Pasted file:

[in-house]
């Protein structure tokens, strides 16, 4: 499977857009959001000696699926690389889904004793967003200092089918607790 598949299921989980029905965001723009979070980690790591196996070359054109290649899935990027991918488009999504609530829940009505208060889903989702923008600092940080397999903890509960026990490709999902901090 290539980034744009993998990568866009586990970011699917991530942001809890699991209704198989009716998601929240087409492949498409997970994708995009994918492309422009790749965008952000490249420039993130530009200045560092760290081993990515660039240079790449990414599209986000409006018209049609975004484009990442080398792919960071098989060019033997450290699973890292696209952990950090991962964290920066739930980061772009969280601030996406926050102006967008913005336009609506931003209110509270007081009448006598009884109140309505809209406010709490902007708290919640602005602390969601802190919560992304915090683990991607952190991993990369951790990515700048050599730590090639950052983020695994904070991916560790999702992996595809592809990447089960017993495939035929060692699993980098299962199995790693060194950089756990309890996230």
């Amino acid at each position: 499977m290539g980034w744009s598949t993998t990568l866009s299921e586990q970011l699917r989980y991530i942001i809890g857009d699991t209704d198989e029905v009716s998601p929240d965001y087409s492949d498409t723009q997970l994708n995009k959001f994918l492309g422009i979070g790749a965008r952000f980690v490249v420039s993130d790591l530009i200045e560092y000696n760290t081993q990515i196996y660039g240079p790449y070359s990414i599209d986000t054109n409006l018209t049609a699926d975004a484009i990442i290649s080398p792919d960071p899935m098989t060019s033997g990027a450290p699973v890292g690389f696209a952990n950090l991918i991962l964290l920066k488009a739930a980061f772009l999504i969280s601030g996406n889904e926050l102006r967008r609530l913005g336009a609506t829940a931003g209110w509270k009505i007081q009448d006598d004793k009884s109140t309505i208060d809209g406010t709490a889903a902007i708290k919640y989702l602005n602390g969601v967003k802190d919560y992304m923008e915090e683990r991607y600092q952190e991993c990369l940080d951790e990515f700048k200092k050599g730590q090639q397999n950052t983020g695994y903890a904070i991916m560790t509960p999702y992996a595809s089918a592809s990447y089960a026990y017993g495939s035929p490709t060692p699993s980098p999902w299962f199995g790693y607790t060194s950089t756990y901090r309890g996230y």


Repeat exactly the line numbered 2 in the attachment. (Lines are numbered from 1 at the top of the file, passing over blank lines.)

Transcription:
């Protein structure tokens, strides 16, 4: 499977857009959001000696699926690389889904004793967003200092089918607790 598949299921989980029905965001723009979070980690790591196996070359054109290649899935990027991918488009999504609530829940009505208060889903989702923008600092940080397999903890509960026990490709999902901090 290539980034744009993998990568866009586990970011699917991530942001809890699991209704198989009716998601929240087409492949498409997970994708995009994918492309422009790749965008952000490249420039993130530009200045560092760290081993990515660039240079790449990414599209986000409006018209049609975004484009990442080398792919960071098989060019033997450290699973890292696209952990950090991962964290920066739930980061772009969280601030996406926050102006967008913005336009609506931003209110509270007081009448006598009884109140309505809209406010709490902007708290919640602005602390969601802190919560992304915090683990991607952190991993990369951790990515700048050599730590090639950052983020695994904070991916560790999702992996595809592809990447089960017993495939035929060692699993980098299962199995790693060194950089756990309890996230």